The diameter of the completed wreath is about 15 inches.
This craft is fun for older children (and adults!) - Age 6+. There are quite a few steps that younger kids (Age 2+) can help with, but they won't be able to do the craft independently. This is a good family project!
This fun autumn wreath is made with, you guessed it, TP ROLLS!! Everyone in my family has been collecting them for me and we ended up with a whole bunch of extra ones. I was stumped for a way to use them!
We're hosting thanksgiving at our house this year and I wanted to make a big wreath to hang up. I went to the craft store to find a wreath base and was shocked by how much they cost.
So... This is what we did.
- Wire coat hanger
- 14 to 16 tp rolls
- Optional: Neutral color paint like brown, yellow or black
- red, orange and/or yellow construction paper (you could also use craft foam or white paper painted or colored...
- if you want this to be a real "kids project", have them do leaf rubbings and cut those out to paste on the wreath.
- To do a leaf rubbing,
- collect leaves from outside and place them bumpy side up on a table.
- Put a piece of white paper over top.
- With the side of an unwrapped crayon, rub over the leaf to make your rubbing.
- Then cut out.
- You can have a whole class/daycare make one wreath for the wall using this leaf rubbing technique.
- ADULT: Take each tp roll and cut a slit HALFWAY through.
- Optional: Paint tp rolls a neutral color. You can see from the finished craft that not much shows through, but my kids have fun painting, so we painted them all brown.
- Let dry.
- ADULT: Bend the coat hanger to form a circle.
- Using the slits cut halfway through the rolls, slide each of your tp rolls onto the hanger to form a big circle of tp rolls.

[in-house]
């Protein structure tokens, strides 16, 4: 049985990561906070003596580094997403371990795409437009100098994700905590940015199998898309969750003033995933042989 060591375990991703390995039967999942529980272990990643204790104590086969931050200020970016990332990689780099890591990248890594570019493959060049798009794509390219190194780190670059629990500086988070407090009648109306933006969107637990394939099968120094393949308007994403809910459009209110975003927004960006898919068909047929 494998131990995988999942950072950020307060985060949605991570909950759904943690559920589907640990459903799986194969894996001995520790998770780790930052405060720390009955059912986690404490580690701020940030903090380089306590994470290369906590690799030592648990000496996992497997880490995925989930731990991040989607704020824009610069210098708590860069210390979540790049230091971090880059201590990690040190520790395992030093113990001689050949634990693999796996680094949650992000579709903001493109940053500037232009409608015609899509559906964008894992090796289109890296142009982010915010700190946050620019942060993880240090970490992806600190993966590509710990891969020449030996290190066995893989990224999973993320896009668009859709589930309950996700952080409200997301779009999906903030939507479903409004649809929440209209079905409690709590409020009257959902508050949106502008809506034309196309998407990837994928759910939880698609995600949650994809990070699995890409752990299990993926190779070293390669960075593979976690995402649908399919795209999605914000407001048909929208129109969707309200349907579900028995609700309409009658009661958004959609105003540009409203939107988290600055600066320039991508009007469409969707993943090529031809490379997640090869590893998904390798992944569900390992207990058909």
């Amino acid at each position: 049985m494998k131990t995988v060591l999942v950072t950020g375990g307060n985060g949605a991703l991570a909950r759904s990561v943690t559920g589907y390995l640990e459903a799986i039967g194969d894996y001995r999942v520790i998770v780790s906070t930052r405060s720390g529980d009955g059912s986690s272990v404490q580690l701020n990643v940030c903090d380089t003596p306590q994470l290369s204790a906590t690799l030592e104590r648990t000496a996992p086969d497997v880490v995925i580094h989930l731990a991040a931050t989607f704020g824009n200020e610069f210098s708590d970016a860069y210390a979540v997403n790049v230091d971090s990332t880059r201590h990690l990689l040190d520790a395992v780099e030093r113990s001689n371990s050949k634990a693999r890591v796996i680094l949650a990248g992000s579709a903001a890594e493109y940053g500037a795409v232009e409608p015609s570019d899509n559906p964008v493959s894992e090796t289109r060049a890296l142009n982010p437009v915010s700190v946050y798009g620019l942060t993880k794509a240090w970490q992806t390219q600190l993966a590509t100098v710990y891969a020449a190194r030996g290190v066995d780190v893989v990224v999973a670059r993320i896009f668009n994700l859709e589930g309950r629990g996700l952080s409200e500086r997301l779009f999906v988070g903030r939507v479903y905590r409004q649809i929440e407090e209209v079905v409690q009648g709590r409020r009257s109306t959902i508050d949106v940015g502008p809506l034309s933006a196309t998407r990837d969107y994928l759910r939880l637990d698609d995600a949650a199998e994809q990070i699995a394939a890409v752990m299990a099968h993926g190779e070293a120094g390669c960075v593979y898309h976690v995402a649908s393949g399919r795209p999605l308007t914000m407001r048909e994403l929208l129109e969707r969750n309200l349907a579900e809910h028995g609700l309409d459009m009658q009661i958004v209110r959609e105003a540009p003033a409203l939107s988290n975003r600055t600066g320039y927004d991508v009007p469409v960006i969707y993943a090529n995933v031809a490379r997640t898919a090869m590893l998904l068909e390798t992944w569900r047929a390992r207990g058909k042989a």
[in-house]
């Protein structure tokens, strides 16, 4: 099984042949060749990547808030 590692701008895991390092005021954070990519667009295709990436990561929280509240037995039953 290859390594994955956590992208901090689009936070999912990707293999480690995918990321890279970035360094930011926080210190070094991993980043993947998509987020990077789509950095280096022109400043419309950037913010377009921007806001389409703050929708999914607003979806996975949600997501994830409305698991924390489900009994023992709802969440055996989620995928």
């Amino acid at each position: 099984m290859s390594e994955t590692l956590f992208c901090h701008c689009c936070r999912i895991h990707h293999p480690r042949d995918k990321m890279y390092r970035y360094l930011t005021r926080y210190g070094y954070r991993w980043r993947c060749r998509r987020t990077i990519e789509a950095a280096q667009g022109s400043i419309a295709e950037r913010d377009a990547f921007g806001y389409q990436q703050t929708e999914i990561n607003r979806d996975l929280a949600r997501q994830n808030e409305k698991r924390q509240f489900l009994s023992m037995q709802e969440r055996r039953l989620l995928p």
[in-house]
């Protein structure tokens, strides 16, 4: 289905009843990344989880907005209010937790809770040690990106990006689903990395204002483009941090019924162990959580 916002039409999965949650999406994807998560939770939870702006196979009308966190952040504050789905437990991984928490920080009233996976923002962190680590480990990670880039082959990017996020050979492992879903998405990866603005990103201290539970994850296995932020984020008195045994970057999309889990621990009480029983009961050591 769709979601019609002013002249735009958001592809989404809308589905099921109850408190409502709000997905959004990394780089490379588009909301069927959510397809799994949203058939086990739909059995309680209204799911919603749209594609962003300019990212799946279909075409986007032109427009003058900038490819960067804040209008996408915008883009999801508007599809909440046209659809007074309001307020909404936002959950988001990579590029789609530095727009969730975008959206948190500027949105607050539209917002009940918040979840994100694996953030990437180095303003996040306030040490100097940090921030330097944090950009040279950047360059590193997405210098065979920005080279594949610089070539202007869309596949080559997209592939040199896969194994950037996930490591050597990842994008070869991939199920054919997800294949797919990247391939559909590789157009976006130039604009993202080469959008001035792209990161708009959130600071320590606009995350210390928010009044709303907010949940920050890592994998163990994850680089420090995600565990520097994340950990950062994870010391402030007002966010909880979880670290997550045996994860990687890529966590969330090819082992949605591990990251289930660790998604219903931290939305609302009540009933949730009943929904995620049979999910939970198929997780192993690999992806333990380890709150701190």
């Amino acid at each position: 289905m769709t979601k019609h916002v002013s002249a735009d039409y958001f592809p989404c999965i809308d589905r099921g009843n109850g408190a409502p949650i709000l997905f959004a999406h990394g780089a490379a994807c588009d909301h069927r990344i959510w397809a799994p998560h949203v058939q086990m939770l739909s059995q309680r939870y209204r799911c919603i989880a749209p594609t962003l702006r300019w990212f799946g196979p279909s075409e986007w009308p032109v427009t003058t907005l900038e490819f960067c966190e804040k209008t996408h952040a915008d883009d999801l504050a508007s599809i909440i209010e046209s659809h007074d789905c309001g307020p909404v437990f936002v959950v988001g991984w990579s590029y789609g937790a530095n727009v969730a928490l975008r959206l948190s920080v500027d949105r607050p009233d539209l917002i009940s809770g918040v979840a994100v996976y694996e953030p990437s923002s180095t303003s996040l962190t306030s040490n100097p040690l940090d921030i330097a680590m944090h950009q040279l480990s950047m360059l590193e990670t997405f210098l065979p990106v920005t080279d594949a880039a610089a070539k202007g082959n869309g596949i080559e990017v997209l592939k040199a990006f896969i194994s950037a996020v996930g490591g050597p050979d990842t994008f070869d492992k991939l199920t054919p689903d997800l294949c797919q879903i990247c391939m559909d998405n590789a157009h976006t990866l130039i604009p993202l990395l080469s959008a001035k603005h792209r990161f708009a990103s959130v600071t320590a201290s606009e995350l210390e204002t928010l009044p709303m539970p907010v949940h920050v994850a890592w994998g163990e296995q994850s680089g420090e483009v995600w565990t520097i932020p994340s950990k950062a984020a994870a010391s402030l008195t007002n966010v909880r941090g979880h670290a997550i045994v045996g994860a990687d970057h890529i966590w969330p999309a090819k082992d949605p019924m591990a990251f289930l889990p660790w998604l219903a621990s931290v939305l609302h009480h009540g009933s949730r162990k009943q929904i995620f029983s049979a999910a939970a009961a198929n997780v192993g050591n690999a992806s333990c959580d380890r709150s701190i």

- Optional: Take a bit of masking or scotch tape and tape the tp rolls together. (tape the openings of the tp rolls on the inside of the circle together). This will keep the rolls from spinning around while you're working. If you chose not to do this, the paper leaves will keep everything from spinning on the finished craft.
- Cut out many, many leaf shapes. We folded the construction paper in half and in half again and traced our shapes onto the top. Then we cut out the shape from the folded paper and got 4 at a time.
- I've provided a template with a few different shapes you can chose to trace. We used the maple and poplar leaves, but use the ones that remind you of home!
- One person can be doing this part while another is assembling the tp roll wreath base.
- We made sets of leaves by
putting a maple leaf on top and gluing 1 yellow + 1 orange leaf to the top at an angle and 1 yellow + 1 orange leaf to the bottom at an angle.
- We glued these onto the tp rolls.
- This made more of a pattern on our wreath.
- Younger children could just randomly glue the leaves where-ever they wanted.
- Tie a bow on the top if you want to.
If you're like me, right now you're envisioning all the different types of wreathes you could make this way... Halloween with jack'o'lanterns, ghosts and bats, Christmas with holly leaves and berries, Valentine's Day with hearts, St Patrick's Day with shamrocks, rainbows and pots of gold, etc, etc. I'm sure you'll see templates/instructions for various wreaths made along these basic lines pop up on the site over the next year or two!
- Close the template window after printing to return to this screen.
- Set page margins to zero if you have trouble fitting the template on one page (FILE, PAGE SETUP or FILE, PRINTER SETUP in most browsers).